Search the Site with 
General Characteristics Crew List Memorabilia About the Ship's Name Image Gallery to end of page

USS Thomas Hudner (DDG 116)

USS THOMAS HUDNER is one of the ARLEIGH BURKE Flight IIA guided missile destroyers and the first ship in the Navy named after Captain Thomas Hudner.

General Characteristics:Awarded: February 28, 2012
Keel laid: November 6, 2015
Launched: April 23, 2017
Commissioned: December 1, 2018
Builder: Bath Iron Works, Bath, Maine
Propulsion system: four General Electric LM 2500 gas turbine engines
Propellers: two
Length: 508,5 feet (155 meters)
Beam: 67 feet (20.4 meters)
Draft: 30.5 feet (9.3 meters)
Displacement: approx. 9,200 tons full load
Speed: 32 knots
Aircraft: two SH-60 (LAMPS 3) helicopters
Armament: one Mk-45 5"/62 caliber lightweight gun, two Mk-41 VLS for Standard missiles and Tomahawk ASM/LAM, one 20mm Phalanx CIWS, two Mk-32 triple torpedo tubes for Mk-50 and Mk-46 torpedoes, two Mk 38 Mod 2 25mm machine gun systems
Homeport: Mayport, Fla.
Crew: approx. 320


Back to topback to top  go to endgo to the end of the page



Back to topback to top  go to endgo to the end of the page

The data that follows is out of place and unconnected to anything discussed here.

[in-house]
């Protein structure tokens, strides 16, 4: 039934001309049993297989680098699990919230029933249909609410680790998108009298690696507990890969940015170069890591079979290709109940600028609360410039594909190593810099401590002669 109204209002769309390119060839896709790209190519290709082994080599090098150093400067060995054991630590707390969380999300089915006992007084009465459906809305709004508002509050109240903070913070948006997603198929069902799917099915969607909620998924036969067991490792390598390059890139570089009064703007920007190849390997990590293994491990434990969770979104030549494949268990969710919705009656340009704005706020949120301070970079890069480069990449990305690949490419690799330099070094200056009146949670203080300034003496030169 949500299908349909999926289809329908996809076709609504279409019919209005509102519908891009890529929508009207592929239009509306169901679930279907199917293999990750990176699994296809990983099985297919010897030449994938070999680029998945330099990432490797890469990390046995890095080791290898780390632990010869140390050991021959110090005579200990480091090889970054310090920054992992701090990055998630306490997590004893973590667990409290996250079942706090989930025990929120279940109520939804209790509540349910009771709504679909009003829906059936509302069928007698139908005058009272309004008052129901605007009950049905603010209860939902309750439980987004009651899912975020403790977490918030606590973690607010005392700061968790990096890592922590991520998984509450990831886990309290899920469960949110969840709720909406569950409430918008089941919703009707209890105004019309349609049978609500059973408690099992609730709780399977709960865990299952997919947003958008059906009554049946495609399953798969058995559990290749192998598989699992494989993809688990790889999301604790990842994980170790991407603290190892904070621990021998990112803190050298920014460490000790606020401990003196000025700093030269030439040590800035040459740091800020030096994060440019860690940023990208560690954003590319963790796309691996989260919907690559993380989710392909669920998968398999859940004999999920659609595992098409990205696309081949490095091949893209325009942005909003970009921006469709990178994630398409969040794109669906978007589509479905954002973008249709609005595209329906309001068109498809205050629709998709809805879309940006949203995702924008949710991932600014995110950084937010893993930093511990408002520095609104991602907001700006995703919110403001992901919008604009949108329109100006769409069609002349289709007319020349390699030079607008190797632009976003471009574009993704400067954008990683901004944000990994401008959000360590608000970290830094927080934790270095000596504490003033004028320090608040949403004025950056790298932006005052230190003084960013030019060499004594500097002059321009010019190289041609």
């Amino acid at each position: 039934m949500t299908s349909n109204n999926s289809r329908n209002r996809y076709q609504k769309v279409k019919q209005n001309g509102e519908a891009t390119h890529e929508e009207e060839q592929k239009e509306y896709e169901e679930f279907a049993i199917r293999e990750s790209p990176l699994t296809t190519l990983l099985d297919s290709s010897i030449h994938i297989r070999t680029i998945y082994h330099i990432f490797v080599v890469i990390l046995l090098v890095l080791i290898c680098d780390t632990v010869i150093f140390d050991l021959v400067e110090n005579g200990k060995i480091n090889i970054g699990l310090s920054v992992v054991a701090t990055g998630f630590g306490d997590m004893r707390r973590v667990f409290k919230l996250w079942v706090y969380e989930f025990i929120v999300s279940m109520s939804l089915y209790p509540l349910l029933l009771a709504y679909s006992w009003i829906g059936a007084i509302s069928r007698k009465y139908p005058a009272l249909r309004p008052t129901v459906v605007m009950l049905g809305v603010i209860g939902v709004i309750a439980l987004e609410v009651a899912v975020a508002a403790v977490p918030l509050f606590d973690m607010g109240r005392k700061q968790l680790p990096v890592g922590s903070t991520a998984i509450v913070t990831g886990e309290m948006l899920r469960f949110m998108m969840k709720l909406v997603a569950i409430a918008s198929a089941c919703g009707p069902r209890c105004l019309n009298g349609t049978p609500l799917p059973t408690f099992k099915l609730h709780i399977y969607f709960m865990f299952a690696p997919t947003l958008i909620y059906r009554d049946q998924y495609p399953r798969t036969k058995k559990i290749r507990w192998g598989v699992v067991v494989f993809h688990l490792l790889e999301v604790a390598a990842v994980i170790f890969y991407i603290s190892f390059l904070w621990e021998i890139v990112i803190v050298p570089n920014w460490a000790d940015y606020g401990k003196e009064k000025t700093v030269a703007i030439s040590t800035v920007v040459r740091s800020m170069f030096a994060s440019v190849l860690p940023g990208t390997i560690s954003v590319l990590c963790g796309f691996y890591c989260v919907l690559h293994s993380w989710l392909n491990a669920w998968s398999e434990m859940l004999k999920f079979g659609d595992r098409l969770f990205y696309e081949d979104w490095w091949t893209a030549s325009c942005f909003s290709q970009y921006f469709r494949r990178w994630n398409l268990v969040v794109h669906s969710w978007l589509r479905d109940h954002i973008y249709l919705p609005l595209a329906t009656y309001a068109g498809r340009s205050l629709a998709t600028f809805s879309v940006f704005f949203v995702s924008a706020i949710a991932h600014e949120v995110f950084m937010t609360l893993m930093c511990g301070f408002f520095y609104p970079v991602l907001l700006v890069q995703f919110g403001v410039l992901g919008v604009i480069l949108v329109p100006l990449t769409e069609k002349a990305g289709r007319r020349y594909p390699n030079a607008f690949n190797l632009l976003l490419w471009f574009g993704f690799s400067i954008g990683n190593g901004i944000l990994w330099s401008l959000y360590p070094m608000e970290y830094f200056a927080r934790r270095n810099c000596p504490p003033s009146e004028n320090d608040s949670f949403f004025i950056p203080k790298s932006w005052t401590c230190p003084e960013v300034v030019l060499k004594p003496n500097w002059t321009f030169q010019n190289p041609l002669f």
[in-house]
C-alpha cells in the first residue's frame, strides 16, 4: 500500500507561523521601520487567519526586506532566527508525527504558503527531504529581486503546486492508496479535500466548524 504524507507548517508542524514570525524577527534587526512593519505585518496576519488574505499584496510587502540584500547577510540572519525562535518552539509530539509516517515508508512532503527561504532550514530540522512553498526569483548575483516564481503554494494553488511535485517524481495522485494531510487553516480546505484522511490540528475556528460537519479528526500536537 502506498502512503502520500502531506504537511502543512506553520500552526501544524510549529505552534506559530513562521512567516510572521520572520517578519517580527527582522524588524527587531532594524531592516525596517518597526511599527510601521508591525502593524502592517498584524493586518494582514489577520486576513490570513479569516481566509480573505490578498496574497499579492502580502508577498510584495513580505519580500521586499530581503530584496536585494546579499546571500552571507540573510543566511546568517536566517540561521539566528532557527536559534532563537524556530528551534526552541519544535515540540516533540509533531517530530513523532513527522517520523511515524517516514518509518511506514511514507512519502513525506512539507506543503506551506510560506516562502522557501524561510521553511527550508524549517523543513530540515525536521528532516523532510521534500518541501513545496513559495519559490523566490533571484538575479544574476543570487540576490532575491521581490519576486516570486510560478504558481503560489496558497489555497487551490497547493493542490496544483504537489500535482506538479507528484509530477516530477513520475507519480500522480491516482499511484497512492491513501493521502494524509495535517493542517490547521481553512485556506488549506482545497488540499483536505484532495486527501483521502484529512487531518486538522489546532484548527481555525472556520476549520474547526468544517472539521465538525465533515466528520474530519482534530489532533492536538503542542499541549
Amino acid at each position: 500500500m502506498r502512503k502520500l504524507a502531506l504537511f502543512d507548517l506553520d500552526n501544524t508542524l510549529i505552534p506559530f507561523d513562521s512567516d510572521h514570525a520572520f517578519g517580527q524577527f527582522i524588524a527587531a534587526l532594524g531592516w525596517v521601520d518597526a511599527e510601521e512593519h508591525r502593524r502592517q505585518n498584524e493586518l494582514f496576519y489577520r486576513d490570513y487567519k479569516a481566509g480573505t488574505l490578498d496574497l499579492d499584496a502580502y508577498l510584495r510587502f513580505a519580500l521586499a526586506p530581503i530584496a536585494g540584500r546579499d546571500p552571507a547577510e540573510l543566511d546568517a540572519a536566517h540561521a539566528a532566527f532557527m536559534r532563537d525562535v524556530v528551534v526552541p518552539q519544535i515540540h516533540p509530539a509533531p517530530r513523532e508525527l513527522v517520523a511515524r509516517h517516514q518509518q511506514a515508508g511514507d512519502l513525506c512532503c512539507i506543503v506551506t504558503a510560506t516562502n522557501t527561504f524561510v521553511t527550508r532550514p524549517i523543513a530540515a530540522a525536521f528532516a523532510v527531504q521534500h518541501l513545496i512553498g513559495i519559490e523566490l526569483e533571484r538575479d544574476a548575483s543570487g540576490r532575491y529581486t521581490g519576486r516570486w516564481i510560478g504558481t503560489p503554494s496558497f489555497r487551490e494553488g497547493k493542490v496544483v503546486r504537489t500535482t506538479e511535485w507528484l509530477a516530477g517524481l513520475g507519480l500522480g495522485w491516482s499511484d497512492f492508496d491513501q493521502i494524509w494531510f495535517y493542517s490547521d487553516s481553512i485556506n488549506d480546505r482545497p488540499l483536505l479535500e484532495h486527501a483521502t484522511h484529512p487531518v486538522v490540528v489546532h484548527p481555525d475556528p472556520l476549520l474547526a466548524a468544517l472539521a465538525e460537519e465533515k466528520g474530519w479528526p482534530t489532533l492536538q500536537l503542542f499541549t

Crew List:

This section contains the names of sailors who served aboard USS THOMAS HUDNER. It is no official listing but contains the names of sailors who submitted their information.


back to top  go to the end of the page



Back to topback to top  go to endgo to the end of the page

About the Ship's Namesake:

Thomas J. Hudner Jr., a naval aviator who retired as a captain, received the Medal of Honor from President Harry S. Truman for displaying uncommon valor during an attack on his wingman, the first African American naval aviator to fly in combat, Ensign Jesse L. Brown. During the Battle of Chosin Reservoir in the Korean War, anti-aircraft fire hit Brown's aircraft, damaging a fuel line and causing him to crash.

After it became clear Brown was seriously injured and unable to free himself Hudner proceeded to purposefully crash his own aircraft to join Brown and provide aid. Hudner injured his own back during his crash landing, but he stayed with Brown until a rescue helicopter arrived. Hudner and the rescue pilot worked in the sub-zero, snow-laden area in an unsuccessful attempt to free Brown from the smoking wreckage.

After receiving recognition for his heroism, Hudner remained on active duty, completing an additional 22 years of naval service during which his accomplishments include flying 27 combat missions in the Korean War and serving as the executive officer aboard the USS KITTY HAWK (CVA 63) during the Vietnam War.

Hudner died at Concord, Mass., on November 13, 2017. He was interred at Arlington National Cemetery on April 4, 2018.


Back to topback to top  go to endgo to the end of the page



Back to topback to top



Back to Destroyers list. Back to ships list. Back to selection page. Back to 1st page.